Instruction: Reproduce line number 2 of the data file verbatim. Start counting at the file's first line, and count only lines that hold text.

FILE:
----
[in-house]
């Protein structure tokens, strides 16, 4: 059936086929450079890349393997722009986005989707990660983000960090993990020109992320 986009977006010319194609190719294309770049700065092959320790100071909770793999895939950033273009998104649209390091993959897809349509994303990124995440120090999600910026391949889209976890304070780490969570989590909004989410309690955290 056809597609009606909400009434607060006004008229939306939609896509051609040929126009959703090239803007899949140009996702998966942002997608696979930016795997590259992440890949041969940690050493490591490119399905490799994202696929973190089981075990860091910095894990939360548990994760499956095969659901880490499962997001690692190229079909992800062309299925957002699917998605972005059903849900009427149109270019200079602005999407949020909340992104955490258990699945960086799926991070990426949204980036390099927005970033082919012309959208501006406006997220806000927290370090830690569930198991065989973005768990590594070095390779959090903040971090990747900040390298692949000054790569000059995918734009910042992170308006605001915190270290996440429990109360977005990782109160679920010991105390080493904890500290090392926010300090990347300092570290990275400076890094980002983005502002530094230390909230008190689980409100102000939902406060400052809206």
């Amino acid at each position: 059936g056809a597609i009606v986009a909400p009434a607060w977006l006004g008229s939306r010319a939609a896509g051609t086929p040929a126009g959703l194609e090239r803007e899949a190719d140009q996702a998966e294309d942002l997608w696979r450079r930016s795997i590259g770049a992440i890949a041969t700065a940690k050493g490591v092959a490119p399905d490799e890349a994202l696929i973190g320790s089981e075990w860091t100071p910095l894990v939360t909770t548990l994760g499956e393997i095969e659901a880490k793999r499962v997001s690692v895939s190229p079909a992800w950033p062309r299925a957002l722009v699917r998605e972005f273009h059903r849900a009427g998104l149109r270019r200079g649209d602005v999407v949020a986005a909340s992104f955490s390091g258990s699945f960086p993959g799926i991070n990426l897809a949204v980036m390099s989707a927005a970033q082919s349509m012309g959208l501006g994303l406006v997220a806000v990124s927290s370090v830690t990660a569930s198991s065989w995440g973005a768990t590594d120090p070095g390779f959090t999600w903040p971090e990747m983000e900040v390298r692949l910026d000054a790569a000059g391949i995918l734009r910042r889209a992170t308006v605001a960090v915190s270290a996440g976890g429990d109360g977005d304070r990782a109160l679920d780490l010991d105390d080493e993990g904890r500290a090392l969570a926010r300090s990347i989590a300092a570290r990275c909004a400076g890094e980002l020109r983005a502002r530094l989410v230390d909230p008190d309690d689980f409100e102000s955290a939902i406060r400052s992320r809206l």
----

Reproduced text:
């Protein structure tokens, strides 16, 4: 059936086929450079890349393997722009986005989707990660983000960090993990020109992320 986009977006010319194609190719294309770049700065092959320790100071909770793999895939950033273009998104649209390091993959897809349509994303990124995440120090999600910026391949889209976890304070780490969570989590909004989410309690955290 056809597609009606909400009434607060006004008229939306939609896509051609040929126009959703090239803007899949140009996702998966942002997608696979930016795997590259992440890949041969940690050493490591490119399905490799994202696929973190089981075990860091910095894990939360548990994760499956095969659901880490499962997001690692190229079909992800062309299925957002699917998605972005059903849900009427149109270019200079602005999407949020909340992104955490258990699945960086799926991070990426949204980036390099927005970033082919012309959208501006406006997220806000927290370090830690569930198991065989973005768990590594070095390779959090903040971090990747900040390298692949000054790569000059995918734009910042992170308006605001915190270290996440429990109360977005990782109160679920010991105390080493904890500290090392926010300090990347300092570290990275400076890094980002983005502002530094230390909230008190689980409100102000939902406060400052809206």